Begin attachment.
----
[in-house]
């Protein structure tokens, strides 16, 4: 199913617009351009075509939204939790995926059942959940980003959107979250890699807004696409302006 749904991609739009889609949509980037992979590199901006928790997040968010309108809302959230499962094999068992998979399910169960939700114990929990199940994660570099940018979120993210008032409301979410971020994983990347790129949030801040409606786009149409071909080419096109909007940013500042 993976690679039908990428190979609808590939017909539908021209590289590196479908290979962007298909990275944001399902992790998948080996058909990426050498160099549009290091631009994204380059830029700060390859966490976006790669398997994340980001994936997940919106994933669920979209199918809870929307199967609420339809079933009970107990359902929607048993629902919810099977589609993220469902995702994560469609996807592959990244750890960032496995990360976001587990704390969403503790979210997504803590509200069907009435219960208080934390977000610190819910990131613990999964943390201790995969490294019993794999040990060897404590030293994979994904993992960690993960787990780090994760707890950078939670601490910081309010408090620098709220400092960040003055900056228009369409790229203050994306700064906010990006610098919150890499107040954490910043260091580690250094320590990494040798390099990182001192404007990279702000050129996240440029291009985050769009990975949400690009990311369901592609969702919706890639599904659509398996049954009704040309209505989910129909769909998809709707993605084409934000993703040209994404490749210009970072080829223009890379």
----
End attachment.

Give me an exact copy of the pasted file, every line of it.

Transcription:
[in-house]
């Protein structure tokens, strides 16, 4: 199913617009351009075509939204939790995926059942959940980003959107979250890699807004696409302006 749904991609739009889609949509980037992979590199901006928790997040968010309108809302959230499962094999068992998979399910169960939700114990929990199940994660570099940018979120993210008032409301979410971020994983990347790129949030801040409606786009149409071909080419096109909007940013500042 993976690679039908990428190979609808590939017909539908021209590289590196479908290979962007298909990275944001399902992790998948080996058909990426050498160099549009290091631009994204380059830029700060390859966490976006790669398997994340980001994936997940919106994933669920979209199918809870929307199967609420339809079933009970107990359902929607048993629902919810099977589609993220469902995702994560469609996807592959990244750890960032496995990360976001587990704390969403503790979210997504803590509200069907009435219960208080934390977000610190819910990131613990999964943390201790995969490294019993794999040990060897404590030293994979994904993992960690993960787990780090994760707890950078939670601490910081309010408090620098709220400092960040003055900056228009369409790229203050994306700064906010990006610098919150890499107040954490910043260091580690250094320590990494040798390099990182001192404007990279702000050129996240440029291009985050769009990975949400690009990311369901592609969702919706890639599904659509398996049954009704040309209505989910129909769909998809709707993605084409934000993703040209994404490749210009970072080829223009890379």